The River of Doubt: Theodore Roosevelt's Darkest Journey (Paperback)

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Staff Reviews

The River of Doubt is the totally engrossing true adventure of one of our greatest presidents. According to a C-Span poll of historians he is ranked #4 as the greatest of presidents. It is not a mistake that he appears on Mount Rushmore. River of Doubt is about what he did after losing a bid for a third term as a cure for the blues.

During a 1914 trip to South America he decides to accept an invitation to explore an uncharted tributary of the Amazon. They are poorly prepared and what follows is a fascinating and extremely well-written description of both the beauty and the dangers of the rain forest and how Roosevelt barely survives. River of Doubt wonderfully illuminates one the most interesting and least known episodes in his life.

Another fact worth pondering is that Theodore Roosevelt died in 1919 at the age of 60 and was considered a likely choice for the Republican nomination for president in 1920; thus, this ill-fated adventure, which undoubtedly contributed to his poor health and early death, is likely to have altered American history.


— From Matt


At once an incredible adventure narrative and a penetrating biographical portrait, The River of Doubt is the true story of Theodore Roosevelt’s harrowing exploration of one of the most dangerous rivers on earth.

The River of Doubt—it is a black, uncharted tributary of the Amazon that snakes through one of the most treacherous jungles in the world. Indians armed with poison-tipped arrows haunt its shadows; piranhas glide through its waters; boulder-strewn rapids turn the river into a roiling cauldron.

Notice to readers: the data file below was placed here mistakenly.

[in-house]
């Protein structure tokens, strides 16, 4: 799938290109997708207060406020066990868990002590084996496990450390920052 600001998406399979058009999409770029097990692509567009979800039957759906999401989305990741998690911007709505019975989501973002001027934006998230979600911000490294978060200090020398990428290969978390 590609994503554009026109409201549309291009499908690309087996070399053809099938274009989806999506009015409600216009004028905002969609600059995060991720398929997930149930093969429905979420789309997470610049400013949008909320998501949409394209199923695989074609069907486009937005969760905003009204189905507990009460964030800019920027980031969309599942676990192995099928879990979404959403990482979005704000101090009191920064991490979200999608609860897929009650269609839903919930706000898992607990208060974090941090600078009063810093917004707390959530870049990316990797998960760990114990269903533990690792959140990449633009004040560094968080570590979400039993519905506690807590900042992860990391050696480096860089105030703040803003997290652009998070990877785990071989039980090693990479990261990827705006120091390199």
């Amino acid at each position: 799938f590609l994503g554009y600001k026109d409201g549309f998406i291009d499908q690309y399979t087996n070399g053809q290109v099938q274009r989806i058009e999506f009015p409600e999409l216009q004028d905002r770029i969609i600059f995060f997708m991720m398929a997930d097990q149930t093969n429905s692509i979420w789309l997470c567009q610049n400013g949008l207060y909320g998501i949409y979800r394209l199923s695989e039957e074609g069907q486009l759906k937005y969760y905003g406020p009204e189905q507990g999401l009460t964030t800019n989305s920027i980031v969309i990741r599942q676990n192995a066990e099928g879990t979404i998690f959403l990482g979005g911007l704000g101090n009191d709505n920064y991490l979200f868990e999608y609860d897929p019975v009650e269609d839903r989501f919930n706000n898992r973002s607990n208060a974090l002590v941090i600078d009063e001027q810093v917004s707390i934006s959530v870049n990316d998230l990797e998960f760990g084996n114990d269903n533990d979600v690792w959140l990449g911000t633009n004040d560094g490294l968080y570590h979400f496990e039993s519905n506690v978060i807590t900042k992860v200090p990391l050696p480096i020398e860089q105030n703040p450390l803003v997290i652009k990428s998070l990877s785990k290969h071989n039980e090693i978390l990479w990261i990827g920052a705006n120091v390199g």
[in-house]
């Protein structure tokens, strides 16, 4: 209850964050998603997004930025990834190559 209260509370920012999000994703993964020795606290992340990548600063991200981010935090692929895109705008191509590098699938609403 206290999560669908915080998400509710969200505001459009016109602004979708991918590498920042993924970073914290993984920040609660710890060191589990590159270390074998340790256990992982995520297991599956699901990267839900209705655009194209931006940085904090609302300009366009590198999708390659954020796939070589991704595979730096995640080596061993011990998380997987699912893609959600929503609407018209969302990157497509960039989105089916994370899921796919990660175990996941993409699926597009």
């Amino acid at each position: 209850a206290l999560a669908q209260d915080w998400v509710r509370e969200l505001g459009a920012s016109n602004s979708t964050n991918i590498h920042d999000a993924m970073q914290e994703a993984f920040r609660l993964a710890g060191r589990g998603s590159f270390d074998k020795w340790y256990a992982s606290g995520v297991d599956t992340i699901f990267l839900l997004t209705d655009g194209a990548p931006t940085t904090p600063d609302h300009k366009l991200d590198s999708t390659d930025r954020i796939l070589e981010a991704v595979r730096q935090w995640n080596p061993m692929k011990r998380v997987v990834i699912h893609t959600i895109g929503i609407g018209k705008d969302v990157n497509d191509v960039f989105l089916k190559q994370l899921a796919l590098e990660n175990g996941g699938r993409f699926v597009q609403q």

After his humiliating election defeat in 1912, Roosevelt set his sights on the most punishing physical challenge he could find, the first descent of an unmapped, rapids-choked tributary of the Amazon. Together with his son Kermit and Brazil’s most famous explorer, Cândido Mariano da Silva Rondon, Roosevelt accomplished a feat so great that many at the time refused to believe it. In the process, he changed the map of the western hemisphere forever.

Along the way, Roosevelt and his men faced an unbelievable series of hardships, losing their canoes and supplies to punishing whitewater rapids, and enduring starvation, Indian attack, disease, drowning, and a murder within their own ranks. Three men died, and Roosevelt was brought to the brink of suicide. The River of Doubt brings alive these extraordinary events in a powerful nonfiction narrative thriller that happens to feature one of the most famous Americans who ever lived.

From the soaring beauty of the Amazon rain forest to the darkest night of Theodore Roosevelt’s life, here is Candice Millard’s dazzling debut.

About the Author

CANDICE MILLARD is a former writer and editor at National Geographic magazine and New York Times bestselling author. She lives in Kansas City.

Praise For…

“A rich, dramatic tale that ranges from the personal to the literally earth-shaking.” —Janet Maslin, The New York Times

“[A] fine account . . . There are far too many books in which a travel writer follows in the footsteps of his or her hero—and there are far too few books like this, in which an author who has spent time and energy ferreting out material from archival sources weaves it into a gripping tale.” —The Washington Post

“[N]o frills, high-adventure writing . . . Millard’s sober account is as claustrophobic as a walk through the densest jungle, and as full of vigor as Roosevelt himself.”
Entertainment Weekly
Product Details
ISBN: 9780767913737
ISBN-10: 0767913736
Publisher: Anchor
Publication Date: October 10th, 2006
Pages: 432
Language: English